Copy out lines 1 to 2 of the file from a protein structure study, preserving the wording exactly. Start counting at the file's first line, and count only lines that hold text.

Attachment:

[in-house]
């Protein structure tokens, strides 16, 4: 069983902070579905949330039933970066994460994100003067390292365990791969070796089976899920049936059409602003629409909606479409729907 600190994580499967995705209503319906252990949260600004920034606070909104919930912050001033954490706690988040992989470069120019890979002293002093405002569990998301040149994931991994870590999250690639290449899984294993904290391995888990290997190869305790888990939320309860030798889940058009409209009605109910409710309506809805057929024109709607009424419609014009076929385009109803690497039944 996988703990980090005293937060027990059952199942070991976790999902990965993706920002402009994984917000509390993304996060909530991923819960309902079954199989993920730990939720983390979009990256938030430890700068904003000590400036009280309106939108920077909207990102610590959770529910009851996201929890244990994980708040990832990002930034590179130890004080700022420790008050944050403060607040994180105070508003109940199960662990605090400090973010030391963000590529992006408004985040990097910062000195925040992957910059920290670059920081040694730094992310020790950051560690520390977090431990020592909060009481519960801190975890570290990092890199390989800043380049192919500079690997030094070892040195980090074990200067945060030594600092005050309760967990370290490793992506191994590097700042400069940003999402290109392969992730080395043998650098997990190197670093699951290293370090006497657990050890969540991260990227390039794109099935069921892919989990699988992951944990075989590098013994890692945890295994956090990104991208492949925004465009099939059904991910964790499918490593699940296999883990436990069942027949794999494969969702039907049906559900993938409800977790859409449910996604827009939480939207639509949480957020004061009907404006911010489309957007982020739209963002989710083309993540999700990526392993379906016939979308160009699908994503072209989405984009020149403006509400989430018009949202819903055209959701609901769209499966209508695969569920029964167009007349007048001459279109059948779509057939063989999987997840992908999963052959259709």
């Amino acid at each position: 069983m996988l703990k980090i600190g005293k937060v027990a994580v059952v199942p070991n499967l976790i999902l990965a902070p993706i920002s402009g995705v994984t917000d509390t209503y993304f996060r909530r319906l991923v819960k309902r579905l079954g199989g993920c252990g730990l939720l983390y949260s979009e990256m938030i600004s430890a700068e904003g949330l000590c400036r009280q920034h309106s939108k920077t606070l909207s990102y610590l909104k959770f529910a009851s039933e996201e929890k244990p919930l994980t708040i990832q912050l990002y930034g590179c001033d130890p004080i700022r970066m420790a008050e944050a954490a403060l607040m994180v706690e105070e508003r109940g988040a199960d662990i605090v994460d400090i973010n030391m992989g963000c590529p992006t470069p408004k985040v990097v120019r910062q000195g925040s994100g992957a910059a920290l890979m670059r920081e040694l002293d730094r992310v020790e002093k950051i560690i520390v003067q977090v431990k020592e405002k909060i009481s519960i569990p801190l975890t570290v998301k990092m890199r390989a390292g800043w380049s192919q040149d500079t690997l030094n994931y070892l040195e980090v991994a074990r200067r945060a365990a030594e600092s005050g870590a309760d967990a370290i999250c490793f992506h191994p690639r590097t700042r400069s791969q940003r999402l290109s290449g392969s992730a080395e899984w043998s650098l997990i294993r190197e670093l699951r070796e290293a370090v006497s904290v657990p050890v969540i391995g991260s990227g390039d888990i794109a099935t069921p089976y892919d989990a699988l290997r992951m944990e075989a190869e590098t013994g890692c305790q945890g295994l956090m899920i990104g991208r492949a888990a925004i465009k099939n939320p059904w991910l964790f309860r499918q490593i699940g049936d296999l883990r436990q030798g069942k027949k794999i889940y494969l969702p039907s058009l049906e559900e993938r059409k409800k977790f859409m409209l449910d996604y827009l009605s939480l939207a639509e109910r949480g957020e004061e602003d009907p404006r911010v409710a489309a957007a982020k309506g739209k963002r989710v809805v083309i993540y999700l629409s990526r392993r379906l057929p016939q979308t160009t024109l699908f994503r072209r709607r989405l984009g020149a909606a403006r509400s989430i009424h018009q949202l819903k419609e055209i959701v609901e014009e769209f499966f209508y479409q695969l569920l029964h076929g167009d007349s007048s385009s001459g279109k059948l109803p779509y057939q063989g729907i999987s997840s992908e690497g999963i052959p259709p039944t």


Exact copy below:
[in-house]
């Protein structure tokens, strides 16, 4: 069983902070579905949330039933970066994460994100003067390292365990791969070796089976899920049936059409602003629409909606479409729907 600190994580499967995705209503319906252990949260600004920034606070909104919930912050001033954490706690988040992989470069120019890979002293002093405002569990998301040149994931991994870590999250690639290449899984294993904290391995888990290997190869305790888990939320309860030798889940058009409209009605109910409710309506809805057929024109709607009424419609014009076929385009109803690497039944 996988703990980090005293937060027990059952199942070991976790999902990965993706920002402009994984917000509390993304996060909530991923819960309902079954199989993920730990939720983390979009990256938030430890700068904003000590400036009280309106939108920077909207990102610590959770529910009851996201929890244990994980708040990832990002930034590179130890004080700022420790008050944050403060607040994180105070508003109940199960662990605090400090973010030391963000590529992006408004985040990097910062000195925040992957910059920290670059920081040694730094992310020790950051560690520390977090431990020592909060009481519960801190975890570290990092890199390989800043380049192919500079690997030094070892040195980090074990200067945060030594600092005050309760967990370290490793992506191994590097700042400069940003999402290109392969992730080395043998650098997990190197670093699951290293370090006497657990050890969540991260990227390039794109099935069921892919989990699988992951944990075989590098013994890692945890295994956090990104991208492949925004465009099939059904991910964790499918490593699940296999883990436990069942027949794999494969969702039907049906559900993938409800977790859409449910996604827009939480939207639509949480957020004061009907404006911010489309957007982020739209963002989710083309993540999700990526392993379906016939979308160009699908994503072209989405984009020149403006509400989430018009949202819903055209959701609901769209499966209508695969569920029964167009007349007048001459279109059948779509057939063989999987997840992908999963052959259709």